French Senate lifts Serge Dassault immunity clearing way for charges
French Senate waives immunity of billionaire lawmaker suspected of paying election bribes
Agence France-Presse in Paris
The French Senate yesterday lifted immunity for a billionaire industrialist senator, Serge Dassault, clearing the way for him to face criminal charges for alleged vote-buying.
The decision by a Senate committee means Dassault, 88, can immediately be taken into custody for interrogation by judges investigating allegations dating from his time as mayor of Corbeil-Essonnes, a Paris suburb he has been accused of running like a mafia godfather.
Dassault is ranked by Forbes as France's fourth-richest man and the 69th richest in the world with an estimated fortune of €13 billion (HK$138 billion).
Dassault announced earlier this week that he had requested the lifting of his own immunity - but only when it seemed inevitable that the Senate committee would approve the move in light of the criticism generated by its previous refusals to do so.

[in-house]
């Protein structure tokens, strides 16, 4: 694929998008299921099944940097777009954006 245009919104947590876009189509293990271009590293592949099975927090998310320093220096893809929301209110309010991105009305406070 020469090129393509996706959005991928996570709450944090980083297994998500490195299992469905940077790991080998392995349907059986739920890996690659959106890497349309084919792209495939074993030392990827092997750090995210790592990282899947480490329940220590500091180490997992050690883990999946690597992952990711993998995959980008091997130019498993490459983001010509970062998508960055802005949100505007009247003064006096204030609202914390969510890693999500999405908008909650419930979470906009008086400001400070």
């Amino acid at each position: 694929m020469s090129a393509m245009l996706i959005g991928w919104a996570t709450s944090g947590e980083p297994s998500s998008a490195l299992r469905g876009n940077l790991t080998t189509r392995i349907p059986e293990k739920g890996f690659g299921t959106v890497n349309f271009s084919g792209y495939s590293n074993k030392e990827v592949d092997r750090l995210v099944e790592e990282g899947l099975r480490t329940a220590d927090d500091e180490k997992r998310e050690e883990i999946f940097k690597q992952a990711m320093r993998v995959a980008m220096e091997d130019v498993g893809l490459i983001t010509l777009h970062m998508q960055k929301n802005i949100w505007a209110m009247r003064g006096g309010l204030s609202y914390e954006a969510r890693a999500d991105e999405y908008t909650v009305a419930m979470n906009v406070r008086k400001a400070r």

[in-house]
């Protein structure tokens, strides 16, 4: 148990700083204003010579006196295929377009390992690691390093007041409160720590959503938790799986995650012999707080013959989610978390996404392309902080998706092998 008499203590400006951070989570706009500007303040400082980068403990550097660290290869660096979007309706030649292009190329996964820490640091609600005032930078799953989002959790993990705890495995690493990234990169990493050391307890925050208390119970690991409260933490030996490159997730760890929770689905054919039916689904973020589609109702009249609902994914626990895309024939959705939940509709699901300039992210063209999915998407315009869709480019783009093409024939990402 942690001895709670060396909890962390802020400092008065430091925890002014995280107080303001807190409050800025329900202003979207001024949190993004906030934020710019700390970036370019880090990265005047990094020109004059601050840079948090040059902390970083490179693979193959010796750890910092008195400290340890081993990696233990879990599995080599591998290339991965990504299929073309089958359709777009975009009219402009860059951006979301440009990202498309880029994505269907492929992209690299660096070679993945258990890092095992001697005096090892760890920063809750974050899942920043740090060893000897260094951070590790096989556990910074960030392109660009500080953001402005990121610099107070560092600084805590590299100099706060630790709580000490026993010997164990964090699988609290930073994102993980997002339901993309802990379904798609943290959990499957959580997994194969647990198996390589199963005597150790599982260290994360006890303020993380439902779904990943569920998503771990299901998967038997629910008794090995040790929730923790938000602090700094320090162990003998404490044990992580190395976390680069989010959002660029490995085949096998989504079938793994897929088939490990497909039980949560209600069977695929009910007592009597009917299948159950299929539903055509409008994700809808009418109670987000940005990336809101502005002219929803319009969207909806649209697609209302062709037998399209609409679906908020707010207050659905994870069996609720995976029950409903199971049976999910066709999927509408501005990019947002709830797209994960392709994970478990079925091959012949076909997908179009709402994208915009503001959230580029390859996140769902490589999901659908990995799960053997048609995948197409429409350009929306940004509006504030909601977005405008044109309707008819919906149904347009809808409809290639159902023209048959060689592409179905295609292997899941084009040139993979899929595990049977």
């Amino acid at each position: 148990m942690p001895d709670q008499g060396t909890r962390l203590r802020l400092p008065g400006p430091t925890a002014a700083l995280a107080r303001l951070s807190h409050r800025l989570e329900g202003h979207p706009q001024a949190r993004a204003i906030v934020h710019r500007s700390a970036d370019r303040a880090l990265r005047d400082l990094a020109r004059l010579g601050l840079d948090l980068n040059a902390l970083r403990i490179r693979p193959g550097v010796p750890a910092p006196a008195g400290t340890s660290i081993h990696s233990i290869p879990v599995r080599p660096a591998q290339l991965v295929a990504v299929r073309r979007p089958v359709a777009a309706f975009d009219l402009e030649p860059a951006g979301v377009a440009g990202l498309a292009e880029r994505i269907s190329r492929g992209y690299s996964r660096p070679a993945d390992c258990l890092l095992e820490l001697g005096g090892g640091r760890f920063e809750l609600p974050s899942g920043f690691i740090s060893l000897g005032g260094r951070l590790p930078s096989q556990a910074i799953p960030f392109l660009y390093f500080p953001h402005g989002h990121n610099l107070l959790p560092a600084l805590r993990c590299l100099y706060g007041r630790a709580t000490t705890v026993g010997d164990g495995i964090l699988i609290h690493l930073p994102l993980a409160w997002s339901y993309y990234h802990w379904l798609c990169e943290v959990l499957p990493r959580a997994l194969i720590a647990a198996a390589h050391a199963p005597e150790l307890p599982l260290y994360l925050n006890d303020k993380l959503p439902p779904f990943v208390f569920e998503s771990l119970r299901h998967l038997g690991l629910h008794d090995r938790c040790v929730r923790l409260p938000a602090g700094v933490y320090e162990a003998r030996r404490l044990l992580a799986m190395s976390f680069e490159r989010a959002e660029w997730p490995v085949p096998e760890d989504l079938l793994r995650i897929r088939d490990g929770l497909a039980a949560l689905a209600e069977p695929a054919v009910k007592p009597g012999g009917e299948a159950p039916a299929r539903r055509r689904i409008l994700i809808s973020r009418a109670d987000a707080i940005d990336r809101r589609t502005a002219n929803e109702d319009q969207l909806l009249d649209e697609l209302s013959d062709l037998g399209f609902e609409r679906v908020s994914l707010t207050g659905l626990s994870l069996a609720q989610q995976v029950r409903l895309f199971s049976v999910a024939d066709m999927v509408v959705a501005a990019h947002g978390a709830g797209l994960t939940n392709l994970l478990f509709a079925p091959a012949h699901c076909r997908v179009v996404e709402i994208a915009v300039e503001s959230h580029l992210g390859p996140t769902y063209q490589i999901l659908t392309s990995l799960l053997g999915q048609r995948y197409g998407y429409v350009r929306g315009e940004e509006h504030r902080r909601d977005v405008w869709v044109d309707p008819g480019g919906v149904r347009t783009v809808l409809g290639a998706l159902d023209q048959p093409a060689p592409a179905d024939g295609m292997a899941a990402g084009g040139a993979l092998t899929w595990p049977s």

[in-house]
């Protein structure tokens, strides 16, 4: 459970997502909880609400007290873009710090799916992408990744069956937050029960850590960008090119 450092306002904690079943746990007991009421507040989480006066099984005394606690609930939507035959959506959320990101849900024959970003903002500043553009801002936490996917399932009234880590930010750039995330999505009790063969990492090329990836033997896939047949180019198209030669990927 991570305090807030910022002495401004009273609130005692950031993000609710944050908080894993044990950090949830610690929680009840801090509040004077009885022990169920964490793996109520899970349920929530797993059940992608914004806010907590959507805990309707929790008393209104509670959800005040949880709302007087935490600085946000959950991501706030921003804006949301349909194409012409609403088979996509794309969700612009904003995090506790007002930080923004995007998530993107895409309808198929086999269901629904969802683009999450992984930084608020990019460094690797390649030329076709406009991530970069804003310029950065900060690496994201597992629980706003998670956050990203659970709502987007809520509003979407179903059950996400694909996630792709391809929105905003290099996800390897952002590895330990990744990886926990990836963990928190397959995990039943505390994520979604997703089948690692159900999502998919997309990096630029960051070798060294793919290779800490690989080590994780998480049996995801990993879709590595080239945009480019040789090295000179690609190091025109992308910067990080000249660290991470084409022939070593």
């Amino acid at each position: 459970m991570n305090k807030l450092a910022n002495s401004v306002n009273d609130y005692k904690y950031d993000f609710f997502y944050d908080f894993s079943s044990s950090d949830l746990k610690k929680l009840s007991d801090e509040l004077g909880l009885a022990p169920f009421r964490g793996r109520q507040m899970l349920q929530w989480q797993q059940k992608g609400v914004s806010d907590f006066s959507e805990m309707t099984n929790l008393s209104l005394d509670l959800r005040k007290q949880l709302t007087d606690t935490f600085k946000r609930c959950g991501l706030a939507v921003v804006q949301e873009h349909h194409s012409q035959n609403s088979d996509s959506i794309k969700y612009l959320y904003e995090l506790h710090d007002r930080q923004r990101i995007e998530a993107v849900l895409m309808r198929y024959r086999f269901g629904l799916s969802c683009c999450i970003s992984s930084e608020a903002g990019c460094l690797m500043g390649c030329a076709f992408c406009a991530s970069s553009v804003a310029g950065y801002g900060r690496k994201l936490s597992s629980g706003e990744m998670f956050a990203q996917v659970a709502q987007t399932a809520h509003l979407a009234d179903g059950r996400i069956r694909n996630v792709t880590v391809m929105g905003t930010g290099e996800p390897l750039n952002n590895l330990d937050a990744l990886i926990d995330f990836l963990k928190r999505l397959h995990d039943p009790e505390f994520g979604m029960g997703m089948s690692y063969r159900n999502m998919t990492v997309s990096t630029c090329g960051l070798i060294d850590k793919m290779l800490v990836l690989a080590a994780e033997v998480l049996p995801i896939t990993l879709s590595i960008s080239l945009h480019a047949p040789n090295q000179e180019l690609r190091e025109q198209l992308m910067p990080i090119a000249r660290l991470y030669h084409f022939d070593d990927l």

The judges suspect Dassault of operating an extensive system of vote-buying which influenced the outcome of three mayoral elections in Corbeil in 2008, 2009 and 2010, which were won either by Dassault, or by his successor and close associate, Jean-Pierre Bechter.
The result of the 2008 vote, won by Dassault, was invalidated by the Council of State after the body which oversees public administration discovered a series of payments which could have influenced the outcome of the election.
That ruling did not require the same burden of proof as a criminal prosecution for vote-buying would, but formal charges against Dassault now look inevitable.
Bechter has already been charged, as has Cristela de Oliveira, a former official in the mayor's office suspected of allocating council flats to families in return for backing Dassault or Bechter.
Dassault, who had been mayor of the formerly communist-run municipality from 1995, has admitted using his fortune to help numerous individuals and organisations in the town, but denies that any payouts were made in return for guaranteed support at the ballot box.
The vote-buying investigation has been linked by the media to two shootings which took place in Corbeil last year and are being considered as attempted murders. The case has also triggered allegations of attempted extortion and intimidation, both by and against Dassault.